LOS ANGELES (AP) -- Two dozen U.S. lawmakers from California, Washington and Oregon are calling for funding of an earthquake warning system designed to give residents a few seconds of notice of imminent shaking after a quake occurs.
An alert system exists in Japan, Mexico and several other quake-prone countries.
The West Coast representatives sent a letter Thursday to the Appropriations Committee calling for $16 million a year to build, operate and maintain an alert system.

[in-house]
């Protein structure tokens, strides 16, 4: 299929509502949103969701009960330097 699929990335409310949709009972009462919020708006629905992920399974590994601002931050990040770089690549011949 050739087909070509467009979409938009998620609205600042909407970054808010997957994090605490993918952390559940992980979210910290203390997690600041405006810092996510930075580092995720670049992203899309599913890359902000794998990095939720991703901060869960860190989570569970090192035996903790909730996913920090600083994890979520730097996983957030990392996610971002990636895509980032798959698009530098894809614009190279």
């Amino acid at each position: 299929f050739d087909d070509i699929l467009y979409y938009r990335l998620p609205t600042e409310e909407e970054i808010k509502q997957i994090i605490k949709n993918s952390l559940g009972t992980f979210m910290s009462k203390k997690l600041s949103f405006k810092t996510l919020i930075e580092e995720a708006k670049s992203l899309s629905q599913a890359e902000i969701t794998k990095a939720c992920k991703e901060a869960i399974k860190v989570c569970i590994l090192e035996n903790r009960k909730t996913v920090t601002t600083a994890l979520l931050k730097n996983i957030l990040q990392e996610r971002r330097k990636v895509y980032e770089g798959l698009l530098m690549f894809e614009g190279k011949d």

The move comes days after a magnitude-5.1 quake rattled the greater Los Angeles region. The shaking caused scattered damage, but no serious injuries.
The U.S. Geological Survey has partnered with three universities to test a prototype warning system. The system can't predict earthquakes and people at the epicenter won't get any warning, but those farther away could benefit.
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